The debate about Post Office closures is not a new one. For my sins,
any parliamentary question that was asked about the whole of the Royal
Mail came to me for an answer, so I am well versed in their, "That is a
commercial matter for the Post Office" response that Government often
gives now when it wants to pass the buck onto Post office management.
When I started working for Royal Mail, there were close to 20,000 post
office branches. We must not forget that bar 500 or so directly
operated offices (the figure is smaller now) all of the branches are
private businesses run by sub-postmasters usually along with a local
shop. When the sub office closed it was usually because the
sub-postmaster wanted to retire and that he or she owned the building
and wanted to turn it back to residential accommodation.
Often the Post Office got blamed for closing the office when it actual
fact it was the sub-postmaster who no longer wanted to continue.
A few years ago we had the Urban Reinvention programme which aimed at closing unprofitable urban offices. What wasn’t made too apparent to people at the time was that in that closure programme, sub-postmasters had opted to take a compensation package and were happy to close. Consultations were held, and I remember telling MPs that the consultation was not about whether an office closed, but what the future services would be in a locality. At the time my suggestion was to stop calling the local consultation a consultation, as people didn’t really have a chance to overturn a closure decision.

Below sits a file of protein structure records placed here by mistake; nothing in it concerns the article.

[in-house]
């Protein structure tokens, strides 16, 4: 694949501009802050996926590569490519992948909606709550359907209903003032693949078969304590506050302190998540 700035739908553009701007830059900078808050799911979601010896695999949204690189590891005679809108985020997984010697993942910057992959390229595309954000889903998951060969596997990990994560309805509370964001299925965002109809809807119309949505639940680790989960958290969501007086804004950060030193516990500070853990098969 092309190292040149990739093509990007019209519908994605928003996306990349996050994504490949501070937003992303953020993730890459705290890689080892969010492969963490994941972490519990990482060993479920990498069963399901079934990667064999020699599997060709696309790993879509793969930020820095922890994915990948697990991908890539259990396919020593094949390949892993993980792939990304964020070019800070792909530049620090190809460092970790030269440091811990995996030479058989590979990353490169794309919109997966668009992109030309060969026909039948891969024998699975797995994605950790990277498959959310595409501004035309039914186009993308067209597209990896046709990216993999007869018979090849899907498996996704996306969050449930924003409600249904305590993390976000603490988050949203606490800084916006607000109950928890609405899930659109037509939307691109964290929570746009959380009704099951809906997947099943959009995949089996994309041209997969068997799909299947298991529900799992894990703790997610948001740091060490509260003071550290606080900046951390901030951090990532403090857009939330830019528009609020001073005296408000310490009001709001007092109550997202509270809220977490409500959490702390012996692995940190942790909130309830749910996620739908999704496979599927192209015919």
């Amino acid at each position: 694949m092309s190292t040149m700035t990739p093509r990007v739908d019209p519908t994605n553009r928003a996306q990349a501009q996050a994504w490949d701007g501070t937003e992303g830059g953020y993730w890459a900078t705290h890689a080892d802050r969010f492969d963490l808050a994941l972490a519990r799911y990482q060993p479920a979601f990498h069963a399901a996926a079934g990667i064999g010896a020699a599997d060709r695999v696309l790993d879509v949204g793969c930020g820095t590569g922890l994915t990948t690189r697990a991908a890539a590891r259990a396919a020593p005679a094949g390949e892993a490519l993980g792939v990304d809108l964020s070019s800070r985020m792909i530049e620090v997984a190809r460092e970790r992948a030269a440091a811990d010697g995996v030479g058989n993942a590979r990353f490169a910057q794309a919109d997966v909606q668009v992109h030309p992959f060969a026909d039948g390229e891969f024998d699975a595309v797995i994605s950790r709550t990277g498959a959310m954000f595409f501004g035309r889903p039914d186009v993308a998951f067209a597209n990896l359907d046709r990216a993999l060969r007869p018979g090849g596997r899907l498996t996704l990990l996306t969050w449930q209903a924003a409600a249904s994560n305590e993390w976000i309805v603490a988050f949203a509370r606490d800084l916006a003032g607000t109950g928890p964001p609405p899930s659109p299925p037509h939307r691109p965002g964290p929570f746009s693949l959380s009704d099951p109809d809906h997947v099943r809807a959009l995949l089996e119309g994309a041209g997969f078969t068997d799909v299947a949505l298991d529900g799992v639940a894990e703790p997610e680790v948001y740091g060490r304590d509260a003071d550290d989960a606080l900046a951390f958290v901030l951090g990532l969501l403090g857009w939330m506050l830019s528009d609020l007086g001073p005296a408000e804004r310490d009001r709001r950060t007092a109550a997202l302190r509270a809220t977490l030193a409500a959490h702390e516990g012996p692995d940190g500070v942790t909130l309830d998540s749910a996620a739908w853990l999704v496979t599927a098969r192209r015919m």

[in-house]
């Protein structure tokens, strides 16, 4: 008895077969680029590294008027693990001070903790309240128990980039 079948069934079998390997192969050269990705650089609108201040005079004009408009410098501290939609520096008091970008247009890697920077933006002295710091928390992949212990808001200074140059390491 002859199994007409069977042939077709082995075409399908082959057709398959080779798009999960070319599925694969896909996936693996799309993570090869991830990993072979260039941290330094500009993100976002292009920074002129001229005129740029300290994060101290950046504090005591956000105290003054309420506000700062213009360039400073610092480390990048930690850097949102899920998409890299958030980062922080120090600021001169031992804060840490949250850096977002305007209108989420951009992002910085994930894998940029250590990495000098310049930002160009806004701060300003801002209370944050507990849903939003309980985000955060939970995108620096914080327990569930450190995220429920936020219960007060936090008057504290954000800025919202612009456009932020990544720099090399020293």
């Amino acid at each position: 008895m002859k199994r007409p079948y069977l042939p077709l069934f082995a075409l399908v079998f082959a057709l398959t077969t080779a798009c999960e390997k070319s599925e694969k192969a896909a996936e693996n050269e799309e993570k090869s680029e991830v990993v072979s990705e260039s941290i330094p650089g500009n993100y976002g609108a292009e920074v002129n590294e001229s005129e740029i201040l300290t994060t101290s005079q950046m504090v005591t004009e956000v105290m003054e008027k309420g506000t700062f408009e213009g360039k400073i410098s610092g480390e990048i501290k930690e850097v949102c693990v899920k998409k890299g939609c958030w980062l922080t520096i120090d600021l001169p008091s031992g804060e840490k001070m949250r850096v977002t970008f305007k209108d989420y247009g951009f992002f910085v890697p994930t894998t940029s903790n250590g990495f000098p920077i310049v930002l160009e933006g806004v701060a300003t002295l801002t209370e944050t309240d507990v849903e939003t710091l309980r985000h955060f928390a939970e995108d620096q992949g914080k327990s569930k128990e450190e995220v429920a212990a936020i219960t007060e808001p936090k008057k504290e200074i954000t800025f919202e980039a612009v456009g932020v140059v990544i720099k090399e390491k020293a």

No for me there was always an issue of lack of joined up Government here. Government actively encouraged business to be pulled away from post offices. After investing a huge amount on the Horizon system which automated all post offices, suddenly the Government business on which many offices relied upon was being pulled away. Government actively encouraged people to have their money paid directly into bank accounts – so whoomph, suddenly many offices were uneconomical. TV licensing, car tax disc renewal and so on were suddenly available over the internet – whoompf another bit of Government business gone.